Colin Burrow (ed.), The Oxford Shakespeare: The Complete Sonnets and Poems
epitaph on himself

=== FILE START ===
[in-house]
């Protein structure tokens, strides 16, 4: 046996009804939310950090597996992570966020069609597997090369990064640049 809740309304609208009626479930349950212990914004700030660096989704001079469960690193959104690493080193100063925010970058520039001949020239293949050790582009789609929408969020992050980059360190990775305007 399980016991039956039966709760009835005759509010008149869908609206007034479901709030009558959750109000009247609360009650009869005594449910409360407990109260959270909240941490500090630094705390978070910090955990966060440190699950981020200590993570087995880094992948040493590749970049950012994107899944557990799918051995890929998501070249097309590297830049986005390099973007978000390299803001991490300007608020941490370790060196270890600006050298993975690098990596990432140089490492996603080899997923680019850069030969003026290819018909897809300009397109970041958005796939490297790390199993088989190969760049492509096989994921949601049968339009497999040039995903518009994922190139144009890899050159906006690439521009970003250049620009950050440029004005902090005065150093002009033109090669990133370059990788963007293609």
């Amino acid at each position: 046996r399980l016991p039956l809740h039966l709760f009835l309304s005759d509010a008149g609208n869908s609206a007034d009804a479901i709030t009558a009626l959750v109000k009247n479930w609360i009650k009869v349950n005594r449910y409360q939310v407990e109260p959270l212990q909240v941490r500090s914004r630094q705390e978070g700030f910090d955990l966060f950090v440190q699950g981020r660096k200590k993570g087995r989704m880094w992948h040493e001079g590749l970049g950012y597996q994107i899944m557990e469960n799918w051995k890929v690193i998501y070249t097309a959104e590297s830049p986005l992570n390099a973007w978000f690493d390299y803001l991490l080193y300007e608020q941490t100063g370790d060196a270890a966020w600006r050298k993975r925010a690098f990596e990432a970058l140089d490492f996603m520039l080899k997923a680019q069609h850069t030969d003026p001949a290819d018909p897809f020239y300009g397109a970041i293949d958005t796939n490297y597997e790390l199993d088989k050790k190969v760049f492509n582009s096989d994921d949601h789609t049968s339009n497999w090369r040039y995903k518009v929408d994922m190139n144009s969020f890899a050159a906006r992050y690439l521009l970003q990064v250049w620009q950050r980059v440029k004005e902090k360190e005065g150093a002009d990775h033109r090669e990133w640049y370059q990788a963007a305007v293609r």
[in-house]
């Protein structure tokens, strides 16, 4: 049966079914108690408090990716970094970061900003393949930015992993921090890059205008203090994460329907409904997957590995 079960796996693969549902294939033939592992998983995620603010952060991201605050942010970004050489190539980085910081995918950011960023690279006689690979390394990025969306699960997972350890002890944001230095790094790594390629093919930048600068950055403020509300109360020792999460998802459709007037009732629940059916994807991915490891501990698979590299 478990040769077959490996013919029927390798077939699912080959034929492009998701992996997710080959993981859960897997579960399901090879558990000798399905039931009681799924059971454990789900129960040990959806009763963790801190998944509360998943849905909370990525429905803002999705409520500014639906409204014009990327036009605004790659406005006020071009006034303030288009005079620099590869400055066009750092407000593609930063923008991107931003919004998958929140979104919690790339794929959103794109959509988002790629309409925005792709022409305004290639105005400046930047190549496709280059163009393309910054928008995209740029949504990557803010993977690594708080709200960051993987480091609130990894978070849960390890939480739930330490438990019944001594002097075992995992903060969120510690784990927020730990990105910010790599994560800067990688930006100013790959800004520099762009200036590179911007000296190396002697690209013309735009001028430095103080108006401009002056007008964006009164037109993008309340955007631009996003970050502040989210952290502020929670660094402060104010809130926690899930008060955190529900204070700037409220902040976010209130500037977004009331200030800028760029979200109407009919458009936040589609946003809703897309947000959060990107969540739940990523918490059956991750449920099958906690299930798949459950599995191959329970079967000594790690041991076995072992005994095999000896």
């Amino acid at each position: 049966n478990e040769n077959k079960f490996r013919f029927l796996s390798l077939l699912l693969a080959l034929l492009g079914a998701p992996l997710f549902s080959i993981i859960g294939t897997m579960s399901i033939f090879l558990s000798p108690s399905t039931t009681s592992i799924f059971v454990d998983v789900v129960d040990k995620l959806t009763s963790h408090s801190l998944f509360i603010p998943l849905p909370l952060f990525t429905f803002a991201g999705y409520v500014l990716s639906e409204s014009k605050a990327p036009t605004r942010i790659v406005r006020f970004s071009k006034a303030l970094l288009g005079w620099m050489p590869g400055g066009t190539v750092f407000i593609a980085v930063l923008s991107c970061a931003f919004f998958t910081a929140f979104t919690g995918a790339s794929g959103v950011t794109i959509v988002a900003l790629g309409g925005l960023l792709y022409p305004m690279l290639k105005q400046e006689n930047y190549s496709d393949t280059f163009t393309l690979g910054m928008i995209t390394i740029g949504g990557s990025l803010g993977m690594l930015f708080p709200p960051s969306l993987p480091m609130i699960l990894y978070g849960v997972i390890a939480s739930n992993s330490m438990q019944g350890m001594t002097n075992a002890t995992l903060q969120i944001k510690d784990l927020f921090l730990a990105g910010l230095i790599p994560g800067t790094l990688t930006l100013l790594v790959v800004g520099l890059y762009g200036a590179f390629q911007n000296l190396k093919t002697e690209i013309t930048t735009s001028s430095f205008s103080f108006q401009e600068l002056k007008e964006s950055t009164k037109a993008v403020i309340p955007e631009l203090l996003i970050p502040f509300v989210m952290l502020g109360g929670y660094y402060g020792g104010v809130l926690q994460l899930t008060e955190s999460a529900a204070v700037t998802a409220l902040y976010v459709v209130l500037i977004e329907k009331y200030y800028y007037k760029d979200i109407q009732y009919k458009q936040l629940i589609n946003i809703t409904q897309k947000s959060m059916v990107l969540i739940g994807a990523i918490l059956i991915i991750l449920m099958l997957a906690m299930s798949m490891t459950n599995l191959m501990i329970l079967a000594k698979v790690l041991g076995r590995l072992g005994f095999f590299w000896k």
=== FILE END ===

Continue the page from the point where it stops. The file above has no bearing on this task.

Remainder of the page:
Shakespeare died on 23 April 1616. These lines are carved on the stone slab covering his grave in Stratford. The lines were presumably intended to prevent his bones being added to the large charnel house at Stratford Church. William Segar, The Book of Honour and Arms (1602), 231, notes: 'the violation of Monuments funeral, have ever been reputed a crime infamous: and every generous mind desiring to eternize the memory of his own virtue, or the honour of his noble Ancestors, cannot endure so great indignity'. These lines are attributed to Shakespeare himself in Folger MS V.a.180, fo. 79v (c.1655–6), and in Folger MS V.a.232, p. 63. A version is in Shakespeare Birthplace Trust MS ER.93, p. 177: 'Blest be the man that shaides these Bones | And Curst be hee that moues these stones'. Whether or not they are by Shakespeare, they are the most practically effective lines attributed to him, since no one has yet opened his grave. Dowdall, who visited the church in 1693, quotes the church clerk as saying that the sextons did not dare touch Shakespeare's grave (Adams, 'Shakespeare as a Writer of Epitaphs', 80), and William Hall in 1694 notes: 'there is in this Church a place which they call the bonehouse, a repository for all bones they dig up … The Poet being willing to preserve his bones unmoved, lays a curse on him that moves them … Nor has the design missed of its effect' (Bodleian Rawlinson MS D.377, fo. 90, quoted in Allusion Book, i, p. xiv)."